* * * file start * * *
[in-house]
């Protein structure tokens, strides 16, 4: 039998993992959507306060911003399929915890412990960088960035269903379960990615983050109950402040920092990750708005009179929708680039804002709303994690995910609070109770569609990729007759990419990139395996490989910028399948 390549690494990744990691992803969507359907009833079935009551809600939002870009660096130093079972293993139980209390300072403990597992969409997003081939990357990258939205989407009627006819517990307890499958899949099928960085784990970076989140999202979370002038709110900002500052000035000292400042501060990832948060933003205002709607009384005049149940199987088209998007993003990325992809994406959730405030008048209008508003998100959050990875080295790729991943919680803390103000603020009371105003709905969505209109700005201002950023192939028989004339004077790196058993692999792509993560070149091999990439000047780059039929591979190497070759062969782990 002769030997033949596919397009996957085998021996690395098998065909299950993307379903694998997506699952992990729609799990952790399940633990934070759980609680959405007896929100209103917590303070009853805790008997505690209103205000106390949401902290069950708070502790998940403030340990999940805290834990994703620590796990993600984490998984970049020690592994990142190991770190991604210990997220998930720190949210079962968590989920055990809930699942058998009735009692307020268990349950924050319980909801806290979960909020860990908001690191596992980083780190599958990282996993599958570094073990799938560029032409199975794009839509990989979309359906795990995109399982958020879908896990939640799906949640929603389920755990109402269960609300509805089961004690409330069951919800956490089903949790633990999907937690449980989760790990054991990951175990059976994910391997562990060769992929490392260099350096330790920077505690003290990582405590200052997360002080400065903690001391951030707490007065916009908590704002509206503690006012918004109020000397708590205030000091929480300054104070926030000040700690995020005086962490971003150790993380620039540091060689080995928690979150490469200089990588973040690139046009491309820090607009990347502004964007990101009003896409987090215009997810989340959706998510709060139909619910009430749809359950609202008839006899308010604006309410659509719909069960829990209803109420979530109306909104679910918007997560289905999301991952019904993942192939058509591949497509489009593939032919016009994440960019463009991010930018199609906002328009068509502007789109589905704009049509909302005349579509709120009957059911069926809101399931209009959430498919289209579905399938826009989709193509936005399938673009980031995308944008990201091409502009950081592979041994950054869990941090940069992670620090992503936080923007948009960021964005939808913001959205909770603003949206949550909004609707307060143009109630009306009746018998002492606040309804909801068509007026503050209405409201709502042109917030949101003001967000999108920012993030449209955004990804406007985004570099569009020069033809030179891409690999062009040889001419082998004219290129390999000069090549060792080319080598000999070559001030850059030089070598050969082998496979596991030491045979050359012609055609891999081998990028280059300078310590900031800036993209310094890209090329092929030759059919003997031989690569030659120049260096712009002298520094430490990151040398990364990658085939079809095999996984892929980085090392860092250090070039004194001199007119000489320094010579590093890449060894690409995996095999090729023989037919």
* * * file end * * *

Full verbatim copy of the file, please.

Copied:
[in-house]
């Protein structure tokens, strides 16, 4: 039998993992959507306060911003399929915890412990960088960035269903379960990615983050109950402040920092990750708005009179929708680039804002709303994690995910609070109770569609990729007759990419990139395996490989910028399948 390549690494990744990691992803969507359907009833079935009551809600939002870009660096130093079972293993139980209390300072403990597992969409997003081939990357990258939205989407009627006819517990307890499958899949099928960085784990970076989140999202979370002038709110900002500052000035000292400042501060990832948060933003205002709607009384005049149940199987088209998007993003990325992809994406959730405030008048209008508003998100959050990875080295790729991943919680803390103000603020009371105003709905969505209109700005201002950023192939028989004339004077790196058993692999792509993560070149091999990439000047780059039929591979190497070759062969782990 002769030997033949596919397009996957085998021996690395098998065909299950993307379903694998997506699952992990729609799990952790399940633990934070759980609680959405007896929100209103917590303070009853805790008997505690209103205000106390949401902290069950708070502790998940403030340990999940805290834990994703620590796990993600984490998984970049020690592994990142190991770190991604210990997220998930720190949210079962968590989920055990809930699942058998009735009692307020268990349950924050319980909801806290979960909020860990908001690191596992980083780190599958990282996993599958570094073990799938560029032409199975794009839509990989979309359906795990995109399982958020879908896990939640799906949640929603389920755990109402269960609300509805089961004690409330069951919800956490089903949790633990999907937690449980989760790990054991990951175990059976994910391997562990060769992929490392260099350096330790920077505690003290990582405590200052997360002080400065903690001391951030707490007065916009908590704002509206503690006012918004109020000397708590205030000091929480300054104070926030000040700690995020005086962490971003150790993380620039540091060689080995928690979150490469200089990588973040690139046009491309820090607009990347502004964007990101009003896409987090215009997810989340959706998510709060139909619910009430749809359950609202008839006899308010604006309410659509719909069960829990209803109420979530109306909104679910918007997560289905999301991952019904993942192939058509591949497509489009593939032919016009994440960019463009991010930018199609906002328009068509502007789109589905704009049509909302005349579509709120009957059911069926809101399931209009959430498919289209579905399938826009989709193509936005399938673009980031995308944008990201091409502009950081592979041994950054869990941090940069992670620090992503936080923007948009960021964005939808913001959205909770603003949206949550909004609707307060143009109630009306009746018998002492606040309804909801068509007026503050209405409201709502042109917030949101003001967000999108920012993030449209955004990804406007985004570099569009020069033809030179891409690999062009040889001419082998004219290129390999000069090549060792080319080598000999070559001030850059030089070598050969082998496979596991030491045979050359012609055609891999081998990028280059300078310590900031800036993209310094890209090329092929030759059919003997031989690569030659120049260096712009002298520094430490990151040398990364990658085939079809095999996984892929980085090392860092250090070039004194001199007119000489320094010579590093890449060894690409995996095999090729023989037919």